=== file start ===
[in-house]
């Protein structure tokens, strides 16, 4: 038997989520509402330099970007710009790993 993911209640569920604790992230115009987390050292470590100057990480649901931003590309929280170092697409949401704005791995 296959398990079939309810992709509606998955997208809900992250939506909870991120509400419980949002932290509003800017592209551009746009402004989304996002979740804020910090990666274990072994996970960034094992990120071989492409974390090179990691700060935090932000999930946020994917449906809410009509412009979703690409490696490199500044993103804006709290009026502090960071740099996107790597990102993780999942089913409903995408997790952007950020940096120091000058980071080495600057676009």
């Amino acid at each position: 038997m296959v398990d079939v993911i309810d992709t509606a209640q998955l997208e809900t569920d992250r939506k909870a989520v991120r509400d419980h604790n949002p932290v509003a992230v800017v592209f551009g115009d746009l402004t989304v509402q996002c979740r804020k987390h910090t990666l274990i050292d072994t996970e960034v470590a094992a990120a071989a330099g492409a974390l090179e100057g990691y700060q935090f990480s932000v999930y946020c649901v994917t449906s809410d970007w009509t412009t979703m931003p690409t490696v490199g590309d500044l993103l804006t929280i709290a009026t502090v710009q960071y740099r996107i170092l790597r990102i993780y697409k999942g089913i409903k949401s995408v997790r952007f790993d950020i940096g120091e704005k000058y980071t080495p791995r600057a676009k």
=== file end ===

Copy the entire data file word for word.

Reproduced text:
[in-house]
């Protein structure tokens, strides 16, 4: 038997989520509402330099970007710009790993 993911209640569920604790992230115009987390050292470590100057990480649901931003590309929280170092697409949401704005791995 296959398990079939309810992709509606998955997208809900992250939506909870991120509400419980949002932290509003800017592209551009746009402004989304996002979740804020910090990666274990072994996970960034094992990120071989492409974390090179990691700060935090932000999930946020994917449906809410009509412009979703690409490696490199500044993103804006709290009026502090960071740099996107790597990102993780999942089913409903995408997790952007950020940096120091000058980071080495600057676009």
């Amino acid at each position: 038997m296959v398990d079939v993911i309810d992709t509606a209640q998955l997208e809900t569920d992250r939506k909870a989520v991120r509400d419980h604790n949002p932290v509003a992230v800017v592209f551009g115009d746009l402004t989304v509402q996002c979740r804020k987390h910090t990666l274990i050292d072994t996970e960034v470590a094992a990120a071989a330099g492409a974390l090179e100057g990691y700060q935090f990480s932000v999930y946020c649901v994917t449906s809410d970007w009509t412009t979703m931003p690409t490696v490199g590309d500044l993103l804006t929280i709290a009026t502090v710009q960071y740099r996107i170092l790597r990102i993780y697409k999942g089913i409903k949401s995408v997790r952007f790993d950020i940096g120091e704005k000058y980071t080495p791995r600057a676009k």